Wolves' Love embracing leadership role, even if scrutiny comes with it
JAN 14, 2014 6:00a ET
MINNEAPOLIS -- The chiseled physique. The crisp, clean haircut. The increasingly difficult step-back jumpers.
There's little doubting that Kevin Love has added a lot to his repertoire lately. For one, he's actually playing -- he missed all but 18 games last season with a broken hand that drew scorn from around the basketball world -- and pretty darn well, at that. The ultra-talented, tireless power forward ranks fourth in the NBA in scoring and second in rebounding while finding ways to dish out assists and try shots from all over the floor.
Even after dropping off some during his past three games, Love is moving more agilely, scoring more diversely and taxing adversaries more excruciatingly than ever.
"He's a different player," coach Rick Adelman's said on more than one occasion.
But there's another change at play. One that doesn't come as natural for Love as sticking back a rebound or stepping off a pick-and-roll for a timely 3-pointer.
An offseason point of emphasis for the sixth-year, veteran star was increasing his vocal input. That means a lot of things -- on-floor communication, encouraging rookies Shabazz Muhammad, Gorgui Dieng and Robbie Hummel at practice, speaking up in team meetings, putting his stamp on the dressing-room culture.
His teammates and coach have noticed it.
"He's trying to become more of a leader out there," forward Chase Budinger said, "especially in the locker room, of talking more and of trying to work out plays with guys one on one or talk through different circumstances out there on the court with guys, especially at halftime, trying to talk to everyone."
Said Adelman: "He's just more confident. He knows his abilities. He can do more things. I think it (leadership) is just a natural evolution as guys get into their careers."
Yet Love doesn't regard himself as the team's unquestioned chieftain.
"Of course," Love said when asked if he sees himself in more of a central leadership role than previous years. "But we have other guys on this team, like Pek (Nikola Pekovic) and Ricky (Rubio), who lead by example, who speak up. Coach, like everywhere he's been, every player has a voice. I think everybody's going to step up. And it takes a whole team."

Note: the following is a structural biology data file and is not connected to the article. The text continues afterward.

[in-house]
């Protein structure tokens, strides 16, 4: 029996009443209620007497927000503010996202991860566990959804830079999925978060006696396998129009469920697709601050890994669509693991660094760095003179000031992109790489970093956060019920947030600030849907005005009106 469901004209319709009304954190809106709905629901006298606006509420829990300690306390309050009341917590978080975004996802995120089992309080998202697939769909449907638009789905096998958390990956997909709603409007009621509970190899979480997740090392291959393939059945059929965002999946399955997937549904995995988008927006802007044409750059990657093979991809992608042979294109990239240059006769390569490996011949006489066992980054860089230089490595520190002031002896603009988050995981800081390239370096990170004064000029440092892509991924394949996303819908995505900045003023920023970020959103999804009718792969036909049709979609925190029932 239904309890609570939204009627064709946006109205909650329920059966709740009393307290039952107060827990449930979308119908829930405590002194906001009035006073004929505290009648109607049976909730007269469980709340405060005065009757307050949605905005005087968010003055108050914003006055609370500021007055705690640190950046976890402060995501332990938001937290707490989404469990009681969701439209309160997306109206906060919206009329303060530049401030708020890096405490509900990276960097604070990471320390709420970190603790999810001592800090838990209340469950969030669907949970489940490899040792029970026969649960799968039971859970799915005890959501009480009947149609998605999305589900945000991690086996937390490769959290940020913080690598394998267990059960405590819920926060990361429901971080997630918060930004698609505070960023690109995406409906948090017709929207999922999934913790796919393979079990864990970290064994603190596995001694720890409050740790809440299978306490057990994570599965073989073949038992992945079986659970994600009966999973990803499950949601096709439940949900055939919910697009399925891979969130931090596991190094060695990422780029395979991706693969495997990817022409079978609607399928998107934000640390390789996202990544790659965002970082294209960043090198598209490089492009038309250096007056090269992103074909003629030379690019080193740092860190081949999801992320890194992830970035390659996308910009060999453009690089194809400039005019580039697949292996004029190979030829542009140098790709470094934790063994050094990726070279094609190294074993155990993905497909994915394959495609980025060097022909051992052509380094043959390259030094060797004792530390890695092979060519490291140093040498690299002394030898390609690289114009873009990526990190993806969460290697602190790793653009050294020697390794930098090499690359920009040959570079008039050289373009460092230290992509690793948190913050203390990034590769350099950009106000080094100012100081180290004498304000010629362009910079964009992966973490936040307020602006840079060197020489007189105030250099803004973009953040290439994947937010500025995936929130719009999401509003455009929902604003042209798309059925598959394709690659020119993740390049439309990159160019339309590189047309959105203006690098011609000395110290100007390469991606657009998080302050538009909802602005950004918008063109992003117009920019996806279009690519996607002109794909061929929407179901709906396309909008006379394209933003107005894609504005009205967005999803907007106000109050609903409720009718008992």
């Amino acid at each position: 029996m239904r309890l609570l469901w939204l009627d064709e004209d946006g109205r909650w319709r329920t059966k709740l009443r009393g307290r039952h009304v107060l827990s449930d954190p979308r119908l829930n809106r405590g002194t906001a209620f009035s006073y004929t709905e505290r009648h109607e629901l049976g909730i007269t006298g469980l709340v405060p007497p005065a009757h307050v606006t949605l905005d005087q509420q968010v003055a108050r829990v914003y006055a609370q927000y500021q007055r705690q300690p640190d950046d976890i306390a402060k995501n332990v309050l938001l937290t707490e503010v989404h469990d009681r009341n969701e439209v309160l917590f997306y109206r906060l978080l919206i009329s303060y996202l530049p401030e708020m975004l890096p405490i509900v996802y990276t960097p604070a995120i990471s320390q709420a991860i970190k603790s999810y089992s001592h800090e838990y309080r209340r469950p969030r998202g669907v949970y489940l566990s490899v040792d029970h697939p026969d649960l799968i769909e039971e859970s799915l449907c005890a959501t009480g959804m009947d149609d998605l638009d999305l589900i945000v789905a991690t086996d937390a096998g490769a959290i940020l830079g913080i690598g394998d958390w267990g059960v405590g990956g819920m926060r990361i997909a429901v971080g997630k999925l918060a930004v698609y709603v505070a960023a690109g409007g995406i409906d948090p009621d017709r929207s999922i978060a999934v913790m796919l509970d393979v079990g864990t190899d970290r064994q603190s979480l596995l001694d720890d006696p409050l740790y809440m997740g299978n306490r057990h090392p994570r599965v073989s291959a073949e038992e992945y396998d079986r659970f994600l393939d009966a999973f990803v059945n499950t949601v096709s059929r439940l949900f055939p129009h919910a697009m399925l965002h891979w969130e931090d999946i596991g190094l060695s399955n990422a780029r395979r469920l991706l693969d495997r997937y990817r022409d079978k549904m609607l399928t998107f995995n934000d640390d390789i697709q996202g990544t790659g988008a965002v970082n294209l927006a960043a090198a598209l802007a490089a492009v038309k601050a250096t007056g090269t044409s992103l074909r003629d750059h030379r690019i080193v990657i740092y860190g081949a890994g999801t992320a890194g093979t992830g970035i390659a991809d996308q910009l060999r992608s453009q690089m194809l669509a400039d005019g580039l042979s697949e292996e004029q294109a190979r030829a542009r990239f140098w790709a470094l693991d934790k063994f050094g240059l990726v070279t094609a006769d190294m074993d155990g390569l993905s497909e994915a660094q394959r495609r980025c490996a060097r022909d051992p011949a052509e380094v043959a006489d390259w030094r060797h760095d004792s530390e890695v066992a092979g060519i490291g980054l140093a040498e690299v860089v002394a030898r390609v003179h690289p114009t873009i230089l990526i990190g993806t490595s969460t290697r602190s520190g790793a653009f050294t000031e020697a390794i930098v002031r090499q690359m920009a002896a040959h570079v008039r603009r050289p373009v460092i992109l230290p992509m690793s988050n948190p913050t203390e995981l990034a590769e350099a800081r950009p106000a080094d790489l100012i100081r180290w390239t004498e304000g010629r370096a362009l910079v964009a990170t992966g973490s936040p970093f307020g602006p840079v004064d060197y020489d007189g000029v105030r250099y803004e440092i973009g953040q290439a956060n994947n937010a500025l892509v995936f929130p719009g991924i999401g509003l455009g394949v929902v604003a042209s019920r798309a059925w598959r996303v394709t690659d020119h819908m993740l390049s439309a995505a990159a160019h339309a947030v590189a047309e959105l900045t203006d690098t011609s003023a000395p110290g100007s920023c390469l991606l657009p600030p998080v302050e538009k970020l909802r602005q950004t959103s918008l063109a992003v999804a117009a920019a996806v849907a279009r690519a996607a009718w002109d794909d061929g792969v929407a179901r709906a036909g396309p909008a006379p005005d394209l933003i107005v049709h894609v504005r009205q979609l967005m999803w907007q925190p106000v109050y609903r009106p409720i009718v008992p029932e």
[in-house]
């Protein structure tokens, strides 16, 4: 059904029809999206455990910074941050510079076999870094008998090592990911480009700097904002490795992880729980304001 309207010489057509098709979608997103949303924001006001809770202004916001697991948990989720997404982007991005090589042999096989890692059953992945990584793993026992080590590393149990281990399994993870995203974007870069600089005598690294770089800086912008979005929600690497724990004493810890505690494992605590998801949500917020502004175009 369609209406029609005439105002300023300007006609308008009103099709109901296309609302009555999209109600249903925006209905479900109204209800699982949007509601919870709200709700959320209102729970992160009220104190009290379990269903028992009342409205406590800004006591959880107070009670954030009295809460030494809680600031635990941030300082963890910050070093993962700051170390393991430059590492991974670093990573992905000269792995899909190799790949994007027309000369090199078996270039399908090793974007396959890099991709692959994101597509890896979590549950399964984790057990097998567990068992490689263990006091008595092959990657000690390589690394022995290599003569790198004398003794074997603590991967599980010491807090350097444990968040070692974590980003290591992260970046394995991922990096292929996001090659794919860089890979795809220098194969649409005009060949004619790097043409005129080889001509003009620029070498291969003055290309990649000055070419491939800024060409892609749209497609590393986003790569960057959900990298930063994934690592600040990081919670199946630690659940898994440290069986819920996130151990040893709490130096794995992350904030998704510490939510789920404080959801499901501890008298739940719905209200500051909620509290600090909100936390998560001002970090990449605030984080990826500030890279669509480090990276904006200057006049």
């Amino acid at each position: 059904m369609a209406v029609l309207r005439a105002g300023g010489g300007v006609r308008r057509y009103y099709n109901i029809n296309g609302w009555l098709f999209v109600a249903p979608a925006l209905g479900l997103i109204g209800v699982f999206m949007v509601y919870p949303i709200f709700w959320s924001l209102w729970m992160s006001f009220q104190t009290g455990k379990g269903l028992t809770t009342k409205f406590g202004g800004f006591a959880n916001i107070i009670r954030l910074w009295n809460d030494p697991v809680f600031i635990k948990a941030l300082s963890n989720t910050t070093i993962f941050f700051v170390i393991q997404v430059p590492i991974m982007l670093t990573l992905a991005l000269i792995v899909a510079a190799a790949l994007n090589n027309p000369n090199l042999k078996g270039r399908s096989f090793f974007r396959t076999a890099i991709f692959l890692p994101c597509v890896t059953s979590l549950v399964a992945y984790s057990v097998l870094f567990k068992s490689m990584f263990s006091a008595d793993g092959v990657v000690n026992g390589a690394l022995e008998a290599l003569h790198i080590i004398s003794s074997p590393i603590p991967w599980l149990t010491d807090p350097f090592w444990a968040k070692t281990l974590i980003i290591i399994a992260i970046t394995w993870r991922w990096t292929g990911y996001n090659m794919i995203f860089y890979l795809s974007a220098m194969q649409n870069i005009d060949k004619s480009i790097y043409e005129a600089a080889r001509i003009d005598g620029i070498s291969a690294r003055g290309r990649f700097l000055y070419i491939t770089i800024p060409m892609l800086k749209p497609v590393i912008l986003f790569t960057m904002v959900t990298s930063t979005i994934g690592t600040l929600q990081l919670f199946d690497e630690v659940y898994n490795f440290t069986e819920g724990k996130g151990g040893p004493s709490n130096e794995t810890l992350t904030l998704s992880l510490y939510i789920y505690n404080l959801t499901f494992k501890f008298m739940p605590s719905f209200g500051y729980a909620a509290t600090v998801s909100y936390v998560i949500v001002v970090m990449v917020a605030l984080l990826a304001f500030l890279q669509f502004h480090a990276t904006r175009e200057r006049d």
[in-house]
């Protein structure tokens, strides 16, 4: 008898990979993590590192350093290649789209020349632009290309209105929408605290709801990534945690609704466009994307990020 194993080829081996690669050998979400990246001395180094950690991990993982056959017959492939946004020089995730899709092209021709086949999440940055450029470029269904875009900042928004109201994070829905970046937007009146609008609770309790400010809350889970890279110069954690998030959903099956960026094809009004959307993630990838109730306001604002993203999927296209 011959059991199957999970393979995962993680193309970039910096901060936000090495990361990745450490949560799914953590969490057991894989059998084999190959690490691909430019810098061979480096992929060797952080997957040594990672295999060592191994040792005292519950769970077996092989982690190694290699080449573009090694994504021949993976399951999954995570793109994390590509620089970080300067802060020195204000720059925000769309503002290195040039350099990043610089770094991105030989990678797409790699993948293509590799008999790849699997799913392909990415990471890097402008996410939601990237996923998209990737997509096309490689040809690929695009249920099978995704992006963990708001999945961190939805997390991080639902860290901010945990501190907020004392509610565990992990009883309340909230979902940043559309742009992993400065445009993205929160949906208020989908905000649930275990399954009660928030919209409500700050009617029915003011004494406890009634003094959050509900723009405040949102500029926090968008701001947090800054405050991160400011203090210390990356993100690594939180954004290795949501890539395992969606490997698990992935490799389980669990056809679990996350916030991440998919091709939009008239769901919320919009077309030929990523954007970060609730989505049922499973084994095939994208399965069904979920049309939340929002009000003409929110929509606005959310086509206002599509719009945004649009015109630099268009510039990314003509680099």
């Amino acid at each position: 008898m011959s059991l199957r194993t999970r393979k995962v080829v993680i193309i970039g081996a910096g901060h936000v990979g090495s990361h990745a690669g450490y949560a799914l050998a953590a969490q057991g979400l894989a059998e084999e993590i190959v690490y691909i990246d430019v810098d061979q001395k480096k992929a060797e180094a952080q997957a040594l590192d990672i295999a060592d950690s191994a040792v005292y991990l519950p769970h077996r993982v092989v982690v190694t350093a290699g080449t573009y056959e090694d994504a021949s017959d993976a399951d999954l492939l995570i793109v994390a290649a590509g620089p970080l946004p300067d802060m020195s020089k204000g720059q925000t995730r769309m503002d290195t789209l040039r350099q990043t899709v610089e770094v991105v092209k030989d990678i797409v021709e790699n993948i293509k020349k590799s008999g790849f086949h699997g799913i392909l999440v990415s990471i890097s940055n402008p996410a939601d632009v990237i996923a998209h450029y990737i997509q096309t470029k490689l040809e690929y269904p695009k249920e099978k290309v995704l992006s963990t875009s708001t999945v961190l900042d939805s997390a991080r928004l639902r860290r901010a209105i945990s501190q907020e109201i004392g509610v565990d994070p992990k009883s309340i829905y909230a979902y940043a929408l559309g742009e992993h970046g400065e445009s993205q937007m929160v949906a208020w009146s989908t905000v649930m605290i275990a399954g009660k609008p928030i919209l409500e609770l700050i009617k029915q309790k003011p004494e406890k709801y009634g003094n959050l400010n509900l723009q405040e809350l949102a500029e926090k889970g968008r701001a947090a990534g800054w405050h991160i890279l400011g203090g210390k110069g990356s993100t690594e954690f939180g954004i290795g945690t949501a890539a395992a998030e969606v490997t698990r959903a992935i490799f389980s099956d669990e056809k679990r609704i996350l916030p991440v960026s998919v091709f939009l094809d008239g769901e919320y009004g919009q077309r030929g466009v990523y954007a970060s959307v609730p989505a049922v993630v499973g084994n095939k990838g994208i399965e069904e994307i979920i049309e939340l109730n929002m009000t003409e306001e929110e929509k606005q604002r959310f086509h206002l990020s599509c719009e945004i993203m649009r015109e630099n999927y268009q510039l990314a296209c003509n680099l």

The issue was raised last week when Love called out teammates J.J. Barea and Dante Cunningham for allegedly moping at the end of the bench and not getting up during timeouts in Minnesota's loss to Phoenix.
Love felt he's enough of a key voice on this team to tell reporters such activity "pisses me off" and "we're supposed to be a team."
It wasn't Love's first public chastisement of a specific group of teammates. The week before, he ripped the entire bench for its poor play while maintaining the starters held up their end of the bargain in a loss to Dallas.
Adelman likes things handled in-house. So does Barea, who said he agreed he and Cunningham were out of line but would've rather been approached about the issue in person.
"This day and age, you have to figure out how to say it," Adelman said, "because it's gonna be there forever."
So Love is still learning.
It takes an extraordinary player under extraordinary circumstances to fully assume the reins of an organization, Adelman said. Part of what's made Magic, Jordan, Kobe and Lebron so iconic is their knack for upping the level of performance around them.
And even they had to morph into such a role. Love is capable of joining them someday, Adelman contends.
"I think a team that has a certain guy is special," Adelman said. "In time -- someone like Kevin Love, for instance, with his ability -- in time, he'll grow into that. But I think at the start, it's not that easy to do."
It's also not easy when one's future with said franchise is uncertain. Love can opt out of his contract in 2015, and the latest run of rumors has him desiring a change of scenery in the form of the Los Angeles Lakers.
So for now, Love is right. To some extent, anyone wearing a Timberwolves uniform is allowed to chime in.
"Everyone does have a voice on this team," said Budinger, who re-signed with Minnesota this past offseason as an unrestricted free agent. "We do have some veterans that will speak up here and there, but as well as other guys that have been in this league for a while who also can talk."
One of those men is point guard A.J. Price, who rarely plays but has been in the league for four seasons and knows what it takes to navigate an NBA schedule. He and Barea have emerged as the bench's most vocal personalities. But both say Love, because of his All-Star status, is looked to as the team's No. 1 voice, even if others are allowed to be heard.
"I think, in some ways, it's kind of been forced upon him," Price said. "When you're the best player and you do the most for the team, everybody gravitates toward you.
Everybody's going to look at you. So regardless of whether he wanted that role or not, I think it's kind of been pushed on him, and I think he's done a great job this year with embracing it and kind of getting guys to rally behind him."
Said Barea: "He's an All-Star on this team, so he's got to be the leader. He's got to be a voice, and everybody's got to follow the All-Star."
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